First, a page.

Dress for national ceremonies
The decision as to the guests' dress rests with the host. If the invitation contains no indication in this regard, lounge suit is assumed to be appropriate. In the case of a dinner or a reception given after 6:00 p.m., it is advisable to indicate the type of dress required.
Lounge suit and afternoon dress is usually indicated for receptions held after 6:00 p.m. This attire may be also worn for morning coffee parties, luncheons, afternoon tea and receptions, sherry parties, garden parties, evening outdoor receptions, and evening receptions.
- Suit and tie. The more important the ceremony, the darker the suit.
Afternoon dress or suit for luncheons and afternoon activities.
Gloves are optional. They are either worn or put away. They should be removed for eating or drinking.
Hat is not usually worn after 5:00 p.m.
Indicated for official receptions during the day.
- Morning coat
This is a black garment with tails open to the knee, which is worn with grey striped trousers, black socks and shoes, a grey or black waistcoat, a grey silk tie, a grey or black top hat and grey gloves. The shirt must be white; the collar may be soft or starched with the points turned down (in which case an ascot may be worn).
- Afternoon dress
Gloves are optional
Hat is optional, although the occasion of the event may dictate that ladies wear a hat.
Indicated for some official dinners and evening functions, but never worn during the day.
- Dinner jacket (black tie)
The suit is traditionally black or midnight blue. The trousers, without cuffs, are trimmed with satin or velvet braid extending from the waist to the bottom of the leg on the outside. The jacket is single- or double-breasted with silk lapels. A waistcoat or a cummerbund of black silk, velvet or brocade may be worn. The bow tie is silk. The shirt is usually white, with a pleated ruffle. Cufflinks are gold or silver, with or without precious stones. Shoes are black (natural or polished calf), but pumps may also be worn.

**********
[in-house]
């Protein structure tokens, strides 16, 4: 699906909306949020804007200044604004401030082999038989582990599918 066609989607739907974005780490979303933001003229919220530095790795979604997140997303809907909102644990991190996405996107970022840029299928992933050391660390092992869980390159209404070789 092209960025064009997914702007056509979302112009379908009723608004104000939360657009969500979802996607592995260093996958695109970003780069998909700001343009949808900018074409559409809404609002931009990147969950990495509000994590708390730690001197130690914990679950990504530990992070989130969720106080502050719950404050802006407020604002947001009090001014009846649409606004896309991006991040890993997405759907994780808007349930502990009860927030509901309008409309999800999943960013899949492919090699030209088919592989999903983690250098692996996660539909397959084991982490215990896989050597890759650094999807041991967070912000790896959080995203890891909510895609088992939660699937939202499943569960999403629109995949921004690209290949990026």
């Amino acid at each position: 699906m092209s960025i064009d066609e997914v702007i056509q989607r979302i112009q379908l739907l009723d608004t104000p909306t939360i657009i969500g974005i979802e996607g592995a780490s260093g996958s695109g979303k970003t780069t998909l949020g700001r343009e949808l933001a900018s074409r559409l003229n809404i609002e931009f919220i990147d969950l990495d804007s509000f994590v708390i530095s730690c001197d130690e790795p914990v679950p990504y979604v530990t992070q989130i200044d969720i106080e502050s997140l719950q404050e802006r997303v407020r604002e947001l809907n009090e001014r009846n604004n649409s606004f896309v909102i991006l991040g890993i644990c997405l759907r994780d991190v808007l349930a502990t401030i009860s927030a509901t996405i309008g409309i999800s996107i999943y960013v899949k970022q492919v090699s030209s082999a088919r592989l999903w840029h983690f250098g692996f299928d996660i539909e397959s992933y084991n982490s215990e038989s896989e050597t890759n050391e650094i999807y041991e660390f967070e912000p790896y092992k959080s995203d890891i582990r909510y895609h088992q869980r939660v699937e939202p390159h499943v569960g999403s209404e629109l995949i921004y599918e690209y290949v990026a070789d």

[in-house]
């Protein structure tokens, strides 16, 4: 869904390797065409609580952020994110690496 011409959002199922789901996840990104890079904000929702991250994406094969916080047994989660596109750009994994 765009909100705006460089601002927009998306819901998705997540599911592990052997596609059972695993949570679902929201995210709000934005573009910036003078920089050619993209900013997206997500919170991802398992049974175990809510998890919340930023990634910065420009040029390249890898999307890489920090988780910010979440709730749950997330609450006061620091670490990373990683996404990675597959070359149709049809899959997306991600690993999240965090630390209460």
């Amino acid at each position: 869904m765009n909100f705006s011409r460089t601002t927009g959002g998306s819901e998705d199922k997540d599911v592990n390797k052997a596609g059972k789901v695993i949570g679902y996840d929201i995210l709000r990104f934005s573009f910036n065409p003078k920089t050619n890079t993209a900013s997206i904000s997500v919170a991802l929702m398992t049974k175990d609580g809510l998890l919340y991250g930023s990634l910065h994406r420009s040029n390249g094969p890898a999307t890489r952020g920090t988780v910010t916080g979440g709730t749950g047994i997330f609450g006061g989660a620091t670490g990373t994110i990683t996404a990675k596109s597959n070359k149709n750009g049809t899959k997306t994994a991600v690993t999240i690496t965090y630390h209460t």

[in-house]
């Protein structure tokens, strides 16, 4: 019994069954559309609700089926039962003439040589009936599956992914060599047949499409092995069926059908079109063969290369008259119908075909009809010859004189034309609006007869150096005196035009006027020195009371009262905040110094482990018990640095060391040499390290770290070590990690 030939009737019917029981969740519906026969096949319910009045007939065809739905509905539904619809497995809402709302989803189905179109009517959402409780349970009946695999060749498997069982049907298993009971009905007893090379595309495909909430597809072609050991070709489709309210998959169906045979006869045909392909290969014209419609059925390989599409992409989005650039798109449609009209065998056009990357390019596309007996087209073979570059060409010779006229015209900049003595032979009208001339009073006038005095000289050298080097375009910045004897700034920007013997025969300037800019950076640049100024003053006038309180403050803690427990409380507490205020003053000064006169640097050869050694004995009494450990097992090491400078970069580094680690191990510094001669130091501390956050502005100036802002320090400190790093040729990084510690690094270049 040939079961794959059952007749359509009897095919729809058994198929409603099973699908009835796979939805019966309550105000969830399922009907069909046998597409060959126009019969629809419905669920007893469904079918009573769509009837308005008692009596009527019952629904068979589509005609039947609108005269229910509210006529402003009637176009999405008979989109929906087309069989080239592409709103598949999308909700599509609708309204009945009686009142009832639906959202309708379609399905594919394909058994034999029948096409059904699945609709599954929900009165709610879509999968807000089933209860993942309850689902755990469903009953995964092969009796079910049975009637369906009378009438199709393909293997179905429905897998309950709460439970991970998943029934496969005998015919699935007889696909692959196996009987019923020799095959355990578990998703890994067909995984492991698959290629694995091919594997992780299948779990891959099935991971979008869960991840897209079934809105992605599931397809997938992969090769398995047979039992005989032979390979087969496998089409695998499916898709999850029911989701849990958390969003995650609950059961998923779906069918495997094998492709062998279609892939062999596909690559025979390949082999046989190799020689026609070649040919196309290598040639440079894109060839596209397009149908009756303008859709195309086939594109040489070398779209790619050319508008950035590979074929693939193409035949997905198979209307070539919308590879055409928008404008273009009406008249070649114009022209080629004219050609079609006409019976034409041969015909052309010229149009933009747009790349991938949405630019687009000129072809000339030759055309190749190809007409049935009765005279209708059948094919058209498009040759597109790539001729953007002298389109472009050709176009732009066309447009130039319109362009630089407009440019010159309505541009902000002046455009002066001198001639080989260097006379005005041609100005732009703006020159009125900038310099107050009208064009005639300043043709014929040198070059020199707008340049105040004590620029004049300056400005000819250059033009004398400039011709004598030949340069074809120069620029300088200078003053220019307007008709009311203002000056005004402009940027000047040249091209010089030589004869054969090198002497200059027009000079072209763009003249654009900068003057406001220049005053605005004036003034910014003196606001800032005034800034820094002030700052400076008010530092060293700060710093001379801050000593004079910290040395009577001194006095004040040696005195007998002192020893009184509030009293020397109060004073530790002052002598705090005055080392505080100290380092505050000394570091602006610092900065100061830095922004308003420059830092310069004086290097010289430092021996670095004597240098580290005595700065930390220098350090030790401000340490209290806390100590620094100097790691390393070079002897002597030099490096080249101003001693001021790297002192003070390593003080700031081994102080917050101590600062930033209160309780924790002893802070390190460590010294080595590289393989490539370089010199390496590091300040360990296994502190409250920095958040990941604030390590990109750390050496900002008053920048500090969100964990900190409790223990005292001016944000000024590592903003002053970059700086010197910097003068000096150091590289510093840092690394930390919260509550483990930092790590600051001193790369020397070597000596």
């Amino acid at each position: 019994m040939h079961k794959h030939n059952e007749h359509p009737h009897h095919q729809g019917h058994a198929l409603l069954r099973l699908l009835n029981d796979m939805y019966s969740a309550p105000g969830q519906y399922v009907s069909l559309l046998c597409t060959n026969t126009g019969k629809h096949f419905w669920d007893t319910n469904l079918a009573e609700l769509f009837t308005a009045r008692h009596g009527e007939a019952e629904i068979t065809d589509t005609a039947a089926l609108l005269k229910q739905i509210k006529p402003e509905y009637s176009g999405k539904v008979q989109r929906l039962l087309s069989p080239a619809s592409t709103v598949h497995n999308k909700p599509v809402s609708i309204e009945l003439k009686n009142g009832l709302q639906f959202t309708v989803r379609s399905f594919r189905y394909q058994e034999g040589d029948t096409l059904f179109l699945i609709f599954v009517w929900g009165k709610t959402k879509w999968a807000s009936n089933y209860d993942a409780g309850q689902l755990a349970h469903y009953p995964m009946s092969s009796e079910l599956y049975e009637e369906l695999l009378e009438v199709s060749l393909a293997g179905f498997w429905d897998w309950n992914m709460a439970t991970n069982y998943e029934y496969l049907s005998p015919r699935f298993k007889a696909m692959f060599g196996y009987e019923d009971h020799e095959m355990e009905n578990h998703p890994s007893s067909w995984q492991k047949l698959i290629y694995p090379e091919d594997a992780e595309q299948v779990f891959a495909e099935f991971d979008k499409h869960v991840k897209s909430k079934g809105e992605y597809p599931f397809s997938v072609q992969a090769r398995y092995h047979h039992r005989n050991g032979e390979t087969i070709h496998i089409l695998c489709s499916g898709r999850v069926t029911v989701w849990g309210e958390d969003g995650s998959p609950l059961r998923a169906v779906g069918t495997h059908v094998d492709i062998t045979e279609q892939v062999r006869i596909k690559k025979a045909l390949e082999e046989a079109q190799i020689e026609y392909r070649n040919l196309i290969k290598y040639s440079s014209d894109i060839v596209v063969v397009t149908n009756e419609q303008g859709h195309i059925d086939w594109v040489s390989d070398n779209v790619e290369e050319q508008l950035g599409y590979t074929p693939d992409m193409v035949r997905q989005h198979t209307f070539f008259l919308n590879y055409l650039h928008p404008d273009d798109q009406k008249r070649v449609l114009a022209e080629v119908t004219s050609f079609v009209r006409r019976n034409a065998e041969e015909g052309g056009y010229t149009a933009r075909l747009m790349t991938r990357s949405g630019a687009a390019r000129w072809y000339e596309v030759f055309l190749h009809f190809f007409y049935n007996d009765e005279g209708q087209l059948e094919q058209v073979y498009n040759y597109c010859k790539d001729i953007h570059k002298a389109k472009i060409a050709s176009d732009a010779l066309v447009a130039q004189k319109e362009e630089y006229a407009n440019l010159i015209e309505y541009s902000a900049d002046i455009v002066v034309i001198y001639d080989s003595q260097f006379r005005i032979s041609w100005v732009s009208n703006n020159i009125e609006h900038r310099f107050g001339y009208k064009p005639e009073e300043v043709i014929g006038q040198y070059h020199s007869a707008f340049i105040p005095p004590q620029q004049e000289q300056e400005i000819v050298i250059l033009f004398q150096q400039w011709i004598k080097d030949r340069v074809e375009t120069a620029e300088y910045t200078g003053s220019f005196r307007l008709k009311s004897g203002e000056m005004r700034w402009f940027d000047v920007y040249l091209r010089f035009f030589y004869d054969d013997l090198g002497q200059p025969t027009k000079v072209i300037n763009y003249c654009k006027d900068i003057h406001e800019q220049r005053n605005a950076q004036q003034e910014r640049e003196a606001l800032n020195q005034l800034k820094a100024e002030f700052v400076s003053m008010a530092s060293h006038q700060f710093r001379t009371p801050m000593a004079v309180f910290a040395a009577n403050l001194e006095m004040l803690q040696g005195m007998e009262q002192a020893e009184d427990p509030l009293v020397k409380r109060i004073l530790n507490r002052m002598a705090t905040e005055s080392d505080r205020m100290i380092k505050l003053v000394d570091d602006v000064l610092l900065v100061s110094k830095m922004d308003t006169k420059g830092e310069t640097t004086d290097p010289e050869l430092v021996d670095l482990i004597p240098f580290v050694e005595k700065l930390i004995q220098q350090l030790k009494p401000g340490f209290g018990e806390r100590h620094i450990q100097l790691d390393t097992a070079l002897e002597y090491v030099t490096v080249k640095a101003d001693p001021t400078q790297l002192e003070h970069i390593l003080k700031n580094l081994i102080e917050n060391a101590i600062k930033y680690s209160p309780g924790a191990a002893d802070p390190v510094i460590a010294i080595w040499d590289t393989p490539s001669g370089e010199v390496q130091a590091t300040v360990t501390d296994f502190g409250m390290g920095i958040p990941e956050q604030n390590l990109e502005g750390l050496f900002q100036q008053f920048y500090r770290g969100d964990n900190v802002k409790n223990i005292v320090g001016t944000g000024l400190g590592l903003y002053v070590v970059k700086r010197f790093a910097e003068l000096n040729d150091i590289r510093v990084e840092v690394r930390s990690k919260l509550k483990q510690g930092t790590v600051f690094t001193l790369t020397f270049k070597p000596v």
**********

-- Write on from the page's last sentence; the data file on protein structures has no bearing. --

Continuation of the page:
- Dinner dress
Dinner dress (long or short) or long skirt and blouse.
Gloves (see above)
Indicated for official evening functions, balls, dinners, receptions and at the opera; never worn during the day. Both partners should be in evening dress:
- White tie or "tails"
Evening dress consists of a jacket with tails open to the knee and trousers, in black or midnight blue. The lapels of the jacket are silk. The trousers have a double row of satin or velvet braid extending from the waist to the bottom of each leg on the outside. The shirt may be starched or stitched; cufflinks are pearl or gold; the collar is starched and the points folded. The tie is of starched piqué. Shoes are black (natural calf), but pumps may be worn. White gloves and a top hat complete the ensemble. For outdoors, a black overcoat or cape may be worn.
- Long evening gown
Long evening gown with gloves.
If the gown is sleeveless, gloves should be above the elbow.
If the gown has long sleeves, short gloves should be worn.
Gloves should not be removed when passing through the receiving line or while dancing.
If the occasion is an official dinner, gloves should be removed when one is seated at the table, since they must not be worn while eating or drinking.
Indicated for more intimate gatherings held at home with friends or business acquaintances, in a relaxed atmosphere.
- Sport jacket and tie or open-necked shirt with ascot or turtleneck sweater.
- May dress as they wish, while avoiding extremes in style.
May be indicated for informal gatherings with close friends, for example, get-togethers around the swimming pool, tennis parties, brunch or the like.
- Slacks and open-necked shirt; jacket (if one is worn, may be removed on arrival).
- Comfortable, practical attire appropriate to the occasion.
In all circumstances, national costumes can replace ceremonial wear. Out of courtesy to guests, this should be indicated in the invitation.
Example: DRESS - LOUNGE SUIT OR NATIONAL DRESS
[From "Diplomatic and Consular Relations and Protocol" External Affairs, 1985].
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